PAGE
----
Mayor De Blasio Says COVID Is Unlikely To 'Go Away Permanently'


As New York City hurtles towards a near-full fledged reopening of economic activity, Mayor Bill de Blasio is touting the city's success in fighting the novel coronavirus and vaccinating such a large portion of its population, with more doses administered each day.

A variety of precautions — like mask wearing — will remain in place in the city until early this summer, the mayor says, to allow more residents to get immunized. But the most onerous of COVID regulations will be repealed in the Tri-State area by May 19.

De Blasio says completely eradicating COVID may not be a realistic goal, but vaccinations and breakthrough treatments can significantly diminish coronavirus-related fatalities and hospitalizations.

"I was anticipating a world in which COVID becomes like influenza," the mayor told NY 1 during an appearance Monday night. "Flu we have to take seriously, we lose some people each year to the flu. But for the vast majority of people, it's a quick shot and they're fine. So, COVID is not going to go away permanently, but we can reduce COVID’s impact to so little that it becomes just a part of the sort of health backdrop in New York City as we continue to recover."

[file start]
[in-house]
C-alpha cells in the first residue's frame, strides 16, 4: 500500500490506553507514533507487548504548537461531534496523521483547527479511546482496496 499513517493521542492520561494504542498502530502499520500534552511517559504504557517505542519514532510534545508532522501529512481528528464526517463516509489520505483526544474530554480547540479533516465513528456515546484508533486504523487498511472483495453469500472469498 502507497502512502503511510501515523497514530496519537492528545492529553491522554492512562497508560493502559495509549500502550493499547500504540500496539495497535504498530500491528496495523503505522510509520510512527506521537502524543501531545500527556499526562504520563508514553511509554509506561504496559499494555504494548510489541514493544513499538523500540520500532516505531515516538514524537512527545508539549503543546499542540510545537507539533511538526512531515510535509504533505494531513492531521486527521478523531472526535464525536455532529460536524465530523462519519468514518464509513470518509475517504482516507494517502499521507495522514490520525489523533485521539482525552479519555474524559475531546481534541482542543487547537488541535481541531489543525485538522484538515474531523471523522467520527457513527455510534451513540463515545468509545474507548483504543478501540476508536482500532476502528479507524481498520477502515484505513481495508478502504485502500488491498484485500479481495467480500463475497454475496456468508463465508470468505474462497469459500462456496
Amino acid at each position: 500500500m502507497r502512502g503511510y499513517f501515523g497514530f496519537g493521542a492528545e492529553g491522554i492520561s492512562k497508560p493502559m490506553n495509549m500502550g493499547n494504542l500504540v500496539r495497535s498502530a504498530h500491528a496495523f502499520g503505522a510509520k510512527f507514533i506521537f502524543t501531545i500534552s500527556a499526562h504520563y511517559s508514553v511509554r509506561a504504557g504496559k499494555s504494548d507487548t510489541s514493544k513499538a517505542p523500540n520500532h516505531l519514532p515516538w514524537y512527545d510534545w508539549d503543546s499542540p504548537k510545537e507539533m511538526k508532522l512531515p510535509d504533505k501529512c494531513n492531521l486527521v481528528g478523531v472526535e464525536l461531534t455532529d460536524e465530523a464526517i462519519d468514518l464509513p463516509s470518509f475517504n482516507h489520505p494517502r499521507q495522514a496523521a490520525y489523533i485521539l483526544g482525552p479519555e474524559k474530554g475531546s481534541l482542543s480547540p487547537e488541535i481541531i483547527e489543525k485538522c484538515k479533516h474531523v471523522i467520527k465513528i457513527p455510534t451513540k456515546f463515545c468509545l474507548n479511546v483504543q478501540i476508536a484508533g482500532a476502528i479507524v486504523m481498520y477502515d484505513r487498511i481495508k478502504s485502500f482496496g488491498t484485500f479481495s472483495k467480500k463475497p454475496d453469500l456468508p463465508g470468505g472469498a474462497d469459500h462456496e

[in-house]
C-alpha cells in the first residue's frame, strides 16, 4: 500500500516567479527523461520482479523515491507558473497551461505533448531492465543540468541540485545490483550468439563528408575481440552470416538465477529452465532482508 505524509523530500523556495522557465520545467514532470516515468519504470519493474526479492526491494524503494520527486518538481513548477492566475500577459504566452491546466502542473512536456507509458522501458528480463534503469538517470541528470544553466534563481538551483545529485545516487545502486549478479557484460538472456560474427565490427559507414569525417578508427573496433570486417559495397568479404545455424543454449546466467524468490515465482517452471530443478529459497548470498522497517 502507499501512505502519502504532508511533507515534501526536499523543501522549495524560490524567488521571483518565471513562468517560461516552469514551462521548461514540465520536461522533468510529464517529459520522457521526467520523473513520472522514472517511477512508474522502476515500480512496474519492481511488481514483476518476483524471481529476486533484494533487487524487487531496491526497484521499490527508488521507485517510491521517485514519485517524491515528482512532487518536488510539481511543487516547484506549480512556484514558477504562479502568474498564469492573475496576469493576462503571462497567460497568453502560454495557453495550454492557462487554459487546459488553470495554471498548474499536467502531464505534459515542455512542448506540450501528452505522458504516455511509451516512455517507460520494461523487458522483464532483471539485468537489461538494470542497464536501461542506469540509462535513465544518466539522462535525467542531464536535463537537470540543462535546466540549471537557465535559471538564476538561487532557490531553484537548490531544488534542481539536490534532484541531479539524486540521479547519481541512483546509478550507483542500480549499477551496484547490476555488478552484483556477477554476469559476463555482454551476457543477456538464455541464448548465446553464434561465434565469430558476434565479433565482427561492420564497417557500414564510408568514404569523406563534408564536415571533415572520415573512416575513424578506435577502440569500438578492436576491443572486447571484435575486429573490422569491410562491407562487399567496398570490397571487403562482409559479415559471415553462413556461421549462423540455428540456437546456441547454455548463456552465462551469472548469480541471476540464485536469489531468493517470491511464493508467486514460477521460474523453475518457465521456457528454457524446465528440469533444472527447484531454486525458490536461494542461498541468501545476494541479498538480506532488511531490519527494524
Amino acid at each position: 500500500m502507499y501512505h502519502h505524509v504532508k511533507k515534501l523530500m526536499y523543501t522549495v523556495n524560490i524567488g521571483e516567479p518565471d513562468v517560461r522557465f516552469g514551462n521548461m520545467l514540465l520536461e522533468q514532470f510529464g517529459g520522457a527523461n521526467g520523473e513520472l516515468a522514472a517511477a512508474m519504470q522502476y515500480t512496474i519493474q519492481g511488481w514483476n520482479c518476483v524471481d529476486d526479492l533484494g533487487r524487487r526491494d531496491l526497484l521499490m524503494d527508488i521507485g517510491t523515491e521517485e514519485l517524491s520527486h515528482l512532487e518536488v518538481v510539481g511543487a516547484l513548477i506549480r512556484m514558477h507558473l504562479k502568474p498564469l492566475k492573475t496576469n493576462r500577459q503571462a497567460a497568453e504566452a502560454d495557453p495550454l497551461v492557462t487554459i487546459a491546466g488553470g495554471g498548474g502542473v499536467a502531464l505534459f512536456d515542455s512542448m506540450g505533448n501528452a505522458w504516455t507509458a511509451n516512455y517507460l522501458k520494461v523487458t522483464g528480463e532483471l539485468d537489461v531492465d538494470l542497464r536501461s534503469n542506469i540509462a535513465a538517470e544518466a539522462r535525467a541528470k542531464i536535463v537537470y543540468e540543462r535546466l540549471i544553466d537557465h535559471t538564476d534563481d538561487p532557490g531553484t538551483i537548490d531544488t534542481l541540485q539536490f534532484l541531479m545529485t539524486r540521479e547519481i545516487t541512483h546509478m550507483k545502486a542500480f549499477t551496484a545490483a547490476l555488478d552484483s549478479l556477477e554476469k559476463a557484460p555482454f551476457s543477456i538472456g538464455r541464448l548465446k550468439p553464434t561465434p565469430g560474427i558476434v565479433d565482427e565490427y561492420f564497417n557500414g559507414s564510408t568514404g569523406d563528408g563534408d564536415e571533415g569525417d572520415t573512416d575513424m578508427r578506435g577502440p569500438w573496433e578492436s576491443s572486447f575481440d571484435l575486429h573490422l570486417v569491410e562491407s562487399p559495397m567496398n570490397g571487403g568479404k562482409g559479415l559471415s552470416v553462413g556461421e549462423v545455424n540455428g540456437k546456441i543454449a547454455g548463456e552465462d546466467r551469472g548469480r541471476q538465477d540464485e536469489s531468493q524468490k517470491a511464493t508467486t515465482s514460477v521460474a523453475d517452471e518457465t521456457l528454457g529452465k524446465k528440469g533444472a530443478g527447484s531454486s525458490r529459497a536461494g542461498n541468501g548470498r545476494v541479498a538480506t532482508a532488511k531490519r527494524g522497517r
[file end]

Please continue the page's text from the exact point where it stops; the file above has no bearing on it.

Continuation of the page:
De Blasio's administration has made overtures to welcome tourism back to the city this summer, and the mayor is optimistic that people will flock back to the Big Apple sooner than later.

While COVID produces flu-like symptoms, the SARS-CoV-2 virus which causes COVID-19 is far more transmissible and more deadly than influenza.

Influenza was blamed for roughly 34,200 deaths in the United States during the 2018-2019 flu season, per the CDC.

COVID-19 was blamed for 375,000 deaths in the United States in 2020 the third leading cause of death in America last year.

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